Group Decision and Negotiation

, Volume 17, Issue 1, pp 31–49 | Cite as

Response modes in negotiation

  • Davide Pietroni
  • Gerben A. Van Kleef
  • Carsten K. W. De DreuEmail author


Negotiators may respond to each other’s offers and demands in different ways. Whereas many negotiation experiments present participants with numerical information about offers and counteroffers (e.g., “I propose 6–8–2”; numerical response mode), real life negotiations often involve affective and evaluative statements (e.g., “I didn’t like your last offer, but I would be happy to explore alternatives”; affective response mode). The present research explores the differential consequences of responding in affective as opposed to numerical terms. Specifically, we predicted and found that affective responses increase the impact of social and contextual cues on negotiation behavior. Three studies demonstrate that the impact of other’s toughness (Experiment 1), other’s respectability (Experiment 2), and other’s appearance (Experiment 3) on a negotiator’s demands and concessions is greater when the other provides affective rather than numerical feedback.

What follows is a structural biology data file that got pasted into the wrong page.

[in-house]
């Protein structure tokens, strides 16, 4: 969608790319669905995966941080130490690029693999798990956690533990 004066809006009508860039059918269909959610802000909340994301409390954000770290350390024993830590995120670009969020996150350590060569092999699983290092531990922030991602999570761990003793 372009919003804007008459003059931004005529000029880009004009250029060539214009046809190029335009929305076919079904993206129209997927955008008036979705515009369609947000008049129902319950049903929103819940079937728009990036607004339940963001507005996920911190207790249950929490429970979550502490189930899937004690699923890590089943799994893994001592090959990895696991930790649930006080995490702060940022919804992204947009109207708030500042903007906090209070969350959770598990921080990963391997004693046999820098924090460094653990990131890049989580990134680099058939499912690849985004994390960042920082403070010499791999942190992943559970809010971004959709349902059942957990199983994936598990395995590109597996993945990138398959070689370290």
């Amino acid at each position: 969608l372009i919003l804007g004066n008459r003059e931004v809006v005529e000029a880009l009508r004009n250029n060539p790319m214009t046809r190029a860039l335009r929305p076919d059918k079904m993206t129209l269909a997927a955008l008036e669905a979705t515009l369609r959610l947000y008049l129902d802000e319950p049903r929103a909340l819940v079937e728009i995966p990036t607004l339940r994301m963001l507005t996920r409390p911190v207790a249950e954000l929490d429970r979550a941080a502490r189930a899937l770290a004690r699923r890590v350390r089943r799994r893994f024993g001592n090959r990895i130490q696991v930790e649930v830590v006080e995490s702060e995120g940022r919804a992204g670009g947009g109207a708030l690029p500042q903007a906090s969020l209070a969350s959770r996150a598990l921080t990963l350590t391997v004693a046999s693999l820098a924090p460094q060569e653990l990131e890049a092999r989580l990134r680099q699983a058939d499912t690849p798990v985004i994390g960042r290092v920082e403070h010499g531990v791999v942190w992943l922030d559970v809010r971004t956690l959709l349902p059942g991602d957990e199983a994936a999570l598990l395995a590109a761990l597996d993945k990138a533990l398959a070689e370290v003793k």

Negotiation Affect Information processing Social cues 


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Copyright information

© Springer Science + Business Media B.V. 2007

Authors and Affiliations

  • Davide Pietroni
    • 1
  • Gerben A. Van Kleef
    • 2
  • Carsten K. W. De Dreu
    • 2
    Email author
  1. 1.University of ChietiPescaraItaly
  2. 2.Department of PsychologyUniversity of AmsterdamAmsterdamThe Netherlands

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